Epiphone 435i – a 1980s superstrat. HSS, with locking trem. I didn’t know anything about guitars. But I decided I wanted to play electric guitar. Mainly to fit in with some new friends at sixth form. But unlike any other hobby I picked up in my youth – this was one I stuck with. (more…)
In 1989 I got a book that was just strumming easy chords to famous songs. It was frustrating because they weren’t necessarily in the right key and so I couldn’t play along with the records. But I persevered. n. (more…)
Do we guitarists obsess too much about tone? I’ve realised I certainly do. If I look back to the first 15 or so years of playing the instrument tone was the last thing I thought about. The gear I had was just what I can afford and I did the best I could with it. But thanks to the internet we can now all learn about the gear we don’t have, and how the gear we do have isn’t any good, despite it being perfectly fine beforehand.
Laney makes great guitar and bass amplifiers and has done since the 60s. Lyndon Laney began as a teenage tinkerer making amps in his shed for friends such as Tony Iommi and grew from there. The company’s range includes hand-built in the UK amps and less expensive products built for the company in the far east. While not as famous a British brand as Marshall, thanks to bands such Black Sabbath and Opeth Laney has a reputation for making great amps for metal players. So when Laney launches a new amp with metal players in mind we should all sit up and notice.
There was a time when “Later…” the live music show presented by Jools Holland was essential viewing. On a BBC that knows so little about music that in every documentary it trots out the usual bollocks about how important punk was1 Jool’s show was a breath of fresh air. Not only did it present bands playing live – something Top of the Pops producers would have you believe was technically impossible – it offered a real interesting variety. But those days are gone. Instead every week you have exactly the same show. Of course the band names change – but the actual show is pretty much identical week after week.
If you only listen to music in your car or on public transport via headphones you are probably not aware of the way the modern CD has been ruining the sound of many classic albums and providing terrible reproduction of new records. The problem is that record companies today make albums as loud as possible. In the mastering process, which follows the mixing stage, a company may decide to brutally compress an album to make it uniformly loud across the whole range of songs. The result of this is that even the quiet songs are loud and the quiet bits of any of the songs are loud too. After all, you can’t hear the quiet bits in the pub or in your car otherwise can you?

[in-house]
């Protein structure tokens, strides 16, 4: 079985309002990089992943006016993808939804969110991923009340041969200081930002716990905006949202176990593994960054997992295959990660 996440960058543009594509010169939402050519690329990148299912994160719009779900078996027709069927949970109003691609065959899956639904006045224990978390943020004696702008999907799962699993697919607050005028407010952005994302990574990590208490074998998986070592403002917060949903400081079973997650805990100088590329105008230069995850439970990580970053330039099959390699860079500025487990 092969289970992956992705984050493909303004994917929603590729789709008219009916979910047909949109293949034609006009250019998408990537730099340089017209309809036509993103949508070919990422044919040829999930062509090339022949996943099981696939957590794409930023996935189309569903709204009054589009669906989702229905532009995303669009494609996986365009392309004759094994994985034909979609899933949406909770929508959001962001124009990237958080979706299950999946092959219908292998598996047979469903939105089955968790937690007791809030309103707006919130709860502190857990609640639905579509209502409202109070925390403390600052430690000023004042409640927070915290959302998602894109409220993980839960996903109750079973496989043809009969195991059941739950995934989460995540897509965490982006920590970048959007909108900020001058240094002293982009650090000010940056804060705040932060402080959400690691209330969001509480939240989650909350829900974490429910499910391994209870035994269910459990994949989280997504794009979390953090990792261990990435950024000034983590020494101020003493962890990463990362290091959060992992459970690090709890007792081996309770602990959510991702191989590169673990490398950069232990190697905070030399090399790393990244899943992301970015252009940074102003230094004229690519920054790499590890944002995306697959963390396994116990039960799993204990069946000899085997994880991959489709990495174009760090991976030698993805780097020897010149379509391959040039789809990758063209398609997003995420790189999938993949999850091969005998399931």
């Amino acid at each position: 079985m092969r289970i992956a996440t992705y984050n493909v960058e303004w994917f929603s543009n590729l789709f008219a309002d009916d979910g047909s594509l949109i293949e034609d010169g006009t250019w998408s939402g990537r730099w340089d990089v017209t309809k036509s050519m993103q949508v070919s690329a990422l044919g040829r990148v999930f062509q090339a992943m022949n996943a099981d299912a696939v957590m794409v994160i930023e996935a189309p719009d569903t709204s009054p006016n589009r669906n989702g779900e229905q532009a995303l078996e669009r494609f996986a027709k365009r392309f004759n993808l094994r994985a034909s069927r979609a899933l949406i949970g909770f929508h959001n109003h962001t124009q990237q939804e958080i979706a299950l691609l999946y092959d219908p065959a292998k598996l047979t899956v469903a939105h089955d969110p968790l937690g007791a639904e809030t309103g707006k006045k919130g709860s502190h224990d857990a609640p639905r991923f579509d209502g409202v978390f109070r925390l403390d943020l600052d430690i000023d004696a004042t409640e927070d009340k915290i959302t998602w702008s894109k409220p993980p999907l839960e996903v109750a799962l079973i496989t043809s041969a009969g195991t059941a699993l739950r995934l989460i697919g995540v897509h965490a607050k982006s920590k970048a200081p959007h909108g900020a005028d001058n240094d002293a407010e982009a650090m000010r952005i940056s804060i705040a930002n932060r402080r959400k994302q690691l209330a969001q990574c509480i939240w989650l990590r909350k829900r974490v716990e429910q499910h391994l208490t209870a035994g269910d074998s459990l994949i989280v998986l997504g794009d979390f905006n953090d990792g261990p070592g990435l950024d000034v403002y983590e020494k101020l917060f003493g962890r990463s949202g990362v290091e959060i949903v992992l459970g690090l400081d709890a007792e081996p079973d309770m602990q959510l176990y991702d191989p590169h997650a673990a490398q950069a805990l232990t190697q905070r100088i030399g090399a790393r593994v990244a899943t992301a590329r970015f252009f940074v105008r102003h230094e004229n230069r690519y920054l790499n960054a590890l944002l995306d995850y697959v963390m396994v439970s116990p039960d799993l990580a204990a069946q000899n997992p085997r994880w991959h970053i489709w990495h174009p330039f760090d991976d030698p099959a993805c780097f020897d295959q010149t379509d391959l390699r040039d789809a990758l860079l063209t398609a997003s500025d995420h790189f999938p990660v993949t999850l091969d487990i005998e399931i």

Do you listen to Radio 1. I know it’s crap, but today give it a listen for five minutes. Do you notice how loud and punchy the sound is, with plenty of bite? That’s compression at work. But you might also notice how little dynamic range is in the music, there are no quiet moments in records on Radio 1. In making everything loud you lose so much of the subtlety in the original recording and this same process is going on with nearly every CD you buy today.
The result of this is destroying the modern album. This is not just an issue for audiophiles. Listen to the Red Hot Chilli Pepper’s Californiacation or U2’s How to Dismantle An Atomic Bomb for some of the worst examples of the effect of hot mastering on CDs. Everything is made very loud and the loudest sounds clip because they reach the top of the CDs range, it’s an unattractive sound. Californiacation was so bad even regular users complained to the record company, not just audio equipment nerds. (more…)
What in Tony Iommi’s blessed name is wrong with modern, so-called rock bands? I look at these bands such as Strokes, Kaiser Chiefs, Franz Ferdinand and their ilk and the thing that strikes me is they must have some new setting on their amps called “teh ghey!” That’s the only explanation I can find for the completely un-rock that is emerging from their equipment.
Guitar tones hit an all time low with the broken plastic ukulele sound of Edwin Collins’ Girl Like You, but that was hardly a rock song. Now we have all these earnest guitar bands trying to out-wuss Collins’ guitar tones. When I hear any of these bands I find it hard to imagine any of them throwing shapes in front of a wall of pigeon-destroying Marshall amps as Deep Purple would have done.